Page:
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This morning, after reassuring my mom that I remembered what to do, I set out on my own to the bus stop.  I passed all the landmarks and went to stand under the correct sign.  After about 10 minutes the bus arrived and I boarded.  I checked my phone and read the text from Amelia that the bus was very full and I’d probably have to stand.  I looked around the nearly empty bus I was on and deducted that we were not on the same bus.  We decided I would wait at the bus stop for them to arrive and we would walk the rest of the way together. This was a little disheartening, but I remained calm and kept my eyes open for the landmarks and my bus stop as the bus filled.

After about a 40 minute ride I saw that my stop was coming up next.  I saw another student from ACM standing on the corner and I was happy I could wait with her.  I stood up and told a woman she could have my seat as I was about to get off…but it kept driving.  I tried to hide my panic as I shared an awkward look from the woman and rang the bell to alert the driver to stop… but it kept driving.  Eventually, we arrived at the next stop and I got off and started to walk in the opposite direction toward the correct bus stop (about a 10 minute walk).  I arrived at the same time as the next bus with Amelia and Yula. I waited… but they did not get off. I checked my phone and saw that they had gotten off at another stop, from the advice of Yula’s host brother, and would meet me on the way.

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Despite my lack of experience with public transportation and tendency to get lost, I made it to ACM just in time for class and only a little windblown and sun-burnt.  My mistake? The buses will only stop at the bus stops if you ring the bell before the stop.

It was quite a morning! Just wait, by the end of 4 months I will be an expert in getting around Costa Rica!

Chau,

Becca

An Adventure at la Hacienda del Rodeo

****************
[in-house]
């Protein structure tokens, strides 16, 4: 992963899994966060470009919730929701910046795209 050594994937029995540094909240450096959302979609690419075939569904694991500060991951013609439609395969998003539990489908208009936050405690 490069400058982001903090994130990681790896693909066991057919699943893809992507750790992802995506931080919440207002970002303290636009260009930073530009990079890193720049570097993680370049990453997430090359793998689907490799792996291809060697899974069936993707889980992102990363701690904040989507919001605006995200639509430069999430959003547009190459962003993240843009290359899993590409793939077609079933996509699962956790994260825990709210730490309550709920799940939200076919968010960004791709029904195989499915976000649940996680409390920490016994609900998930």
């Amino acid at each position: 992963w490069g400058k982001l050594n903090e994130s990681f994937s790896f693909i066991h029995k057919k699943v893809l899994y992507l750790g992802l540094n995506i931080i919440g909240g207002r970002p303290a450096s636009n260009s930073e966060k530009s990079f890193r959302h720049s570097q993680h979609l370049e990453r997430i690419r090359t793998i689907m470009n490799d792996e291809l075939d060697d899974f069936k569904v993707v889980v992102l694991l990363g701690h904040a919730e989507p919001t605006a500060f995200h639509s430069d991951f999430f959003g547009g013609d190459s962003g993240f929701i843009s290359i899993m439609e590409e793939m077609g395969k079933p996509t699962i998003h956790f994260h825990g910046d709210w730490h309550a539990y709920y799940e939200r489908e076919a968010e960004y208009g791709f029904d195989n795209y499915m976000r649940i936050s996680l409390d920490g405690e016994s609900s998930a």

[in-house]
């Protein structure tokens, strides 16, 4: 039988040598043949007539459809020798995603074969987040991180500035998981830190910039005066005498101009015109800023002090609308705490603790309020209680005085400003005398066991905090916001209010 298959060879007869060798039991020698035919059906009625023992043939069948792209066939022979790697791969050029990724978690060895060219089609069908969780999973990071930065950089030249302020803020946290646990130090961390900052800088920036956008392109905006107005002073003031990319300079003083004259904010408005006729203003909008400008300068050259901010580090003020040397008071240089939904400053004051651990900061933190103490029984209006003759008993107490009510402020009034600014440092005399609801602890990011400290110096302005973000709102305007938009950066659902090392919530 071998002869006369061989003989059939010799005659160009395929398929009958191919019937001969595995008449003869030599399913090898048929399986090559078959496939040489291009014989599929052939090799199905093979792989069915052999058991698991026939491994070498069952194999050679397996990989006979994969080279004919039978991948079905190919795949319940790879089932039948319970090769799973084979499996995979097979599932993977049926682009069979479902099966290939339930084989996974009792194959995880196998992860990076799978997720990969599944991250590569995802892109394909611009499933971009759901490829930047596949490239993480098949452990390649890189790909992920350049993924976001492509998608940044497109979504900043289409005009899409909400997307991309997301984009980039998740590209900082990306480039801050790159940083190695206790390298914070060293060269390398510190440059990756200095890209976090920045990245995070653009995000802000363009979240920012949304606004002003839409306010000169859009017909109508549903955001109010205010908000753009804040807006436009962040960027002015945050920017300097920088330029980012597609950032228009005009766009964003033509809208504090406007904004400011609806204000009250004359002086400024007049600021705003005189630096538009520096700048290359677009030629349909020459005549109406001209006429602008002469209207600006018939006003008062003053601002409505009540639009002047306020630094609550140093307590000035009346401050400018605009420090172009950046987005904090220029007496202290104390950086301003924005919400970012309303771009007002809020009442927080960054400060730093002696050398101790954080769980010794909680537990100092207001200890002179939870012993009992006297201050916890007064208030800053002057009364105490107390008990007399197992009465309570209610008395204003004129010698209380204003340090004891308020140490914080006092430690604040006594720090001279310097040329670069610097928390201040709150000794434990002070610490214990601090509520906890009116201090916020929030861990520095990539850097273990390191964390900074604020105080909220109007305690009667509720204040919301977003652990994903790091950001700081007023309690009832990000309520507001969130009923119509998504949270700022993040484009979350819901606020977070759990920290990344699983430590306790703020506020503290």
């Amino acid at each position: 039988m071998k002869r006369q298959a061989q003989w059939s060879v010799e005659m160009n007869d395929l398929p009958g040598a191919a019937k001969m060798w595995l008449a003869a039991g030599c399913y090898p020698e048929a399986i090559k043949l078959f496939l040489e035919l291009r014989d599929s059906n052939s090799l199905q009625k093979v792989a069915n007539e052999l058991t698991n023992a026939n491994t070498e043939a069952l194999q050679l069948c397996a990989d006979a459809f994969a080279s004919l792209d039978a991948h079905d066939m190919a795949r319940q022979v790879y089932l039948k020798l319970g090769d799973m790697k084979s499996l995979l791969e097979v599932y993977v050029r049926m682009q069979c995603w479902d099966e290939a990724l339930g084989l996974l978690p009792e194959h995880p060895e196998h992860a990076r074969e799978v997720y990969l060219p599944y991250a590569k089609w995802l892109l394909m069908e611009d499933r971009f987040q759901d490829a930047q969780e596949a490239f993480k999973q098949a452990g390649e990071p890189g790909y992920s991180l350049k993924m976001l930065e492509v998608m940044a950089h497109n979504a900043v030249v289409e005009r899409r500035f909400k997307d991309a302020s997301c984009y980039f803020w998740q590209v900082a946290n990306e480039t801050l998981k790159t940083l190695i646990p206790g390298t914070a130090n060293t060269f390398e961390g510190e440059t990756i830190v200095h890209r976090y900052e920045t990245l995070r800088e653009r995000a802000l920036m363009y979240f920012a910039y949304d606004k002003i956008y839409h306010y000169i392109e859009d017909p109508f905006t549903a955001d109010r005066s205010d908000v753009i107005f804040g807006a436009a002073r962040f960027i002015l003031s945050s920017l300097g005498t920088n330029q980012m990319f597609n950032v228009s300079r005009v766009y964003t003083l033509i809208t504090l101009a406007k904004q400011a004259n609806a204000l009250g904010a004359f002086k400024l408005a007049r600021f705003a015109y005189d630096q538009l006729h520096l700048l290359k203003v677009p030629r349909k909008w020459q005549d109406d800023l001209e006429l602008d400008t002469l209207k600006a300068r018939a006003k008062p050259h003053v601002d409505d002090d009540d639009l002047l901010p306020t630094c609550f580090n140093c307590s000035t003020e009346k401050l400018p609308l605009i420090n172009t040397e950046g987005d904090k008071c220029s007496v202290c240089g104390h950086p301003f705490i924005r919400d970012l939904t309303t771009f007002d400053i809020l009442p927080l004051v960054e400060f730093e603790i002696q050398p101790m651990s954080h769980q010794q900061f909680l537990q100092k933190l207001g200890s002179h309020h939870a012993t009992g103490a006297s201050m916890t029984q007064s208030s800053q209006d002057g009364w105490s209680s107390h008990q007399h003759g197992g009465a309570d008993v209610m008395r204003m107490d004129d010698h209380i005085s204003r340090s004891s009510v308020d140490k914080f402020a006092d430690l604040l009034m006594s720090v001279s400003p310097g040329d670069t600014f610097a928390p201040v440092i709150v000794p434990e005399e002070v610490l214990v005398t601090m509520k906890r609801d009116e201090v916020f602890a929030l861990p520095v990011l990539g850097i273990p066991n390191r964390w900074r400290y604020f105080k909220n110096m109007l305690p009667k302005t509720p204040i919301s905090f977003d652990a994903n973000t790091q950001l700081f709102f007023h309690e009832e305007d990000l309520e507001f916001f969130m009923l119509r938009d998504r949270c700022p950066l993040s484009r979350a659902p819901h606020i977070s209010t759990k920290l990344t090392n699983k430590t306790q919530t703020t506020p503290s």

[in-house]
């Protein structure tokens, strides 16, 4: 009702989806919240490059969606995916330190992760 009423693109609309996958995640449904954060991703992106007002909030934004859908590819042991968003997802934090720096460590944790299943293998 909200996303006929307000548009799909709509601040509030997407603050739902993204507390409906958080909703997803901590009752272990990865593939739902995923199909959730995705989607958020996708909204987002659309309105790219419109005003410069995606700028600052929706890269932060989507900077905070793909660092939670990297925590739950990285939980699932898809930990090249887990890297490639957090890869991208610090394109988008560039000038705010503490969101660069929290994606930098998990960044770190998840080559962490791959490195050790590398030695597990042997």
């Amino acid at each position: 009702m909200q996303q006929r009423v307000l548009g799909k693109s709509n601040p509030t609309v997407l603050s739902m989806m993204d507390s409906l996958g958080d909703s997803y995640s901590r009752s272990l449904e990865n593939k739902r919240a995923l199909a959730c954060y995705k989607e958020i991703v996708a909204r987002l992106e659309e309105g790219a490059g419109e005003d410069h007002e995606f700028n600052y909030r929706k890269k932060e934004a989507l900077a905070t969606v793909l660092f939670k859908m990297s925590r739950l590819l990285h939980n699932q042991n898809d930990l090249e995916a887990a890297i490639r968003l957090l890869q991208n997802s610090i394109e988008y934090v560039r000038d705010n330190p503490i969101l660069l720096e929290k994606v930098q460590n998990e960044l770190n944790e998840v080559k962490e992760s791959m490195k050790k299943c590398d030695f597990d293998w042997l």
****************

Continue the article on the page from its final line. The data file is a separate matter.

I have been in Costa Rica for only two days now, but I have already experienced so much! Yesterday, we took a trip to la Hacienda del Rodeo, it was similar to a ranch with cattle and many other animals. It was one of the most beautiful places I’ve ever seen!

La Hacienda is located in the mountains and consequently has one of the most amazing views.img_0464

We spent the day bonding while we swam, hiked, and relaxed.IMG_0437.JPG

We also played a lot of futbol! I am not a very athletic person, but I couldn’t help but play with the professors and other students.  I missed the ball many times, but everyone here was very supportive.   IMG_0452.JPG

One thing I’ve noticed about los ticos (the name for Costa Rican people) is that they are all very friendly and supportive! On the plane to Costa Rica, for example, I sat next to a Costa Rican family that only spoke spanish. I was so nervous about my spanish skills, but I talked to them anyway. Next thing I know I am leaving the airport with their telephone numbers in hand with the instructions to call them if I ever needed anything.

It has been an amzing couple of days  with great people!  I really stepped out of my comfort zone with this group of people and I couldn’t be more happy!

Until the next adventure,

Becca